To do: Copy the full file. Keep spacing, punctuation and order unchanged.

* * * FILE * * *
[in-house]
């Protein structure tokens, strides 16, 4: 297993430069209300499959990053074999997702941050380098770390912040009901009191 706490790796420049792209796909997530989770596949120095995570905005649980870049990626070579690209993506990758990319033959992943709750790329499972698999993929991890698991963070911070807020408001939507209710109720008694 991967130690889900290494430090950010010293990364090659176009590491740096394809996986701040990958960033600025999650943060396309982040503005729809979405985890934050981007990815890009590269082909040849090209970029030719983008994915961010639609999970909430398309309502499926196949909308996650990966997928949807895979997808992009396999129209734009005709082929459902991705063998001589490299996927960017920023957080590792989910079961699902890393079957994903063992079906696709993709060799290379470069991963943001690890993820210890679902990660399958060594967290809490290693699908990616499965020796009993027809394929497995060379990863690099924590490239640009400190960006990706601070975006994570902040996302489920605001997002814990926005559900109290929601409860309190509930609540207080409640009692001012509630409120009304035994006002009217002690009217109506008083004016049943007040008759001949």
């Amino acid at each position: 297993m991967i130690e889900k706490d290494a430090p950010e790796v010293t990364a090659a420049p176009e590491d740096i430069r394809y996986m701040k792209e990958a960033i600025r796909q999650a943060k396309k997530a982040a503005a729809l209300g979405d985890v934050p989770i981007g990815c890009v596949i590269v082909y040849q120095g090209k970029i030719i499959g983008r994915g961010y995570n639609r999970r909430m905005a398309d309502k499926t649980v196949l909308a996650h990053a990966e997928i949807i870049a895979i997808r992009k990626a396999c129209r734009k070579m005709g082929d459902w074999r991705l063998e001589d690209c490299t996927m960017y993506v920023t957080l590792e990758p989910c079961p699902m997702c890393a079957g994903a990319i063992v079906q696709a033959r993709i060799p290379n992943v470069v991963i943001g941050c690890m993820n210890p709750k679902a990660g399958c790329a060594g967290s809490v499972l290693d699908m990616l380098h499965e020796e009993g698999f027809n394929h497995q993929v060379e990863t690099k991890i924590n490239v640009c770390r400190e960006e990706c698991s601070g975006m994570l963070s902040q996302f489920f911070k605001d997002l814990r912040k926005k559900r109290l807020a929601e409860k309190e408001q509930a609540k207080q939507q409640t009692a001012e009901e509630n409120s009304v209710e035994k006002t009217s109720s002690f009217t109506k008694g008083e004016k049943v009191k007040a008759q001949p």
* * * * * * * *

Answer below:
[in-house]
């Protein structure tokens, strides 16, 4: 297993430069209300499959990053074999997702941050380098770390912040009901009191 706490790796420049792209796909997530989770596949120095995570905005649980870049990626070579690209993506990758990319033959992943709750790329499972698999993929991890698991963070911070807020408001939507209710109720008694 991967130690889900290494430090950010010293990364090659176009590491740096394809996986701040990958960033600025999650943060396309982040503005729809979405985890934050981007990815890009590269082909040849090209970029030719983008994915961010639609999970909430398309309502499926196949909308996650990966997928949807895979997808992009396999129209734009005709082929459902991705063998001589490299996927960017920023957080590792989910079961699902890393079957994903063992079906696709993709060799290379470069991963943001690890993820210890679902990660399958060594967290809490290693699908990616499965020796009993027809394929497995060379990863690099924590490239640009400190960006990706601070975006994570902040996302489920605001997002814990926005559900109290929601409860309190509930609540207080409640009692001012509630409120009304035994006002009217002690009217109506008083004016049943007040008759001949």
């Amino acid at each position: 297993m991967i130690e889900k706490d290494a430090p950010e790796v010293t990364a090659a420049p176009e590491d740096i430069r394809y996986m701040k792209e990958a960033i600025r796909q999650a943060k396309k997530a982040a503005a729809l209300g979405d985890v934050p989770i981007g990815c890009v596949i590269v082909y040849q120095g090209k970029i030719i499959g983008r994915g961010y995570n639609r999970r909430m905005a398309d309502k499926t649980v196949l909308a996650h990053a990966e997928i949807i870049a895979i997808r992009k990626a396999c129209r734009k070579m005709g082929d459902w074999r991705l063998e001589d690209c490299t996927m960017y993506v920023t957080l590792e990758p989910c079961p699902m997702c890393a079957g994903a990319i063992v079906q696709a033959r993709i060799p290379n992943v470069v991963i943001g941050c690890m993820n210890p709750k679902a990660g399958c790329a060594g967290s809490v499972l290693d699908m990616l380098h499965e020796e009993g698999f027809n394929h497995q993929v060379e990863t690099k991890i924590n490239v640009c770390r400190e960006e990706c698991s601070g975006m994570l963070s902040q996302f489920f911070k605001d997002l814990r912040k926005k559900r109290l807020a929601e409860k309190e408001q509930a609540k207080q939507q409640t009692a001012e009901e509630n409120s009304v209710e035994k006002t009217s109720s002690f009217t109506k008694g008083e004016k049943v009191k007040a008759q001949p």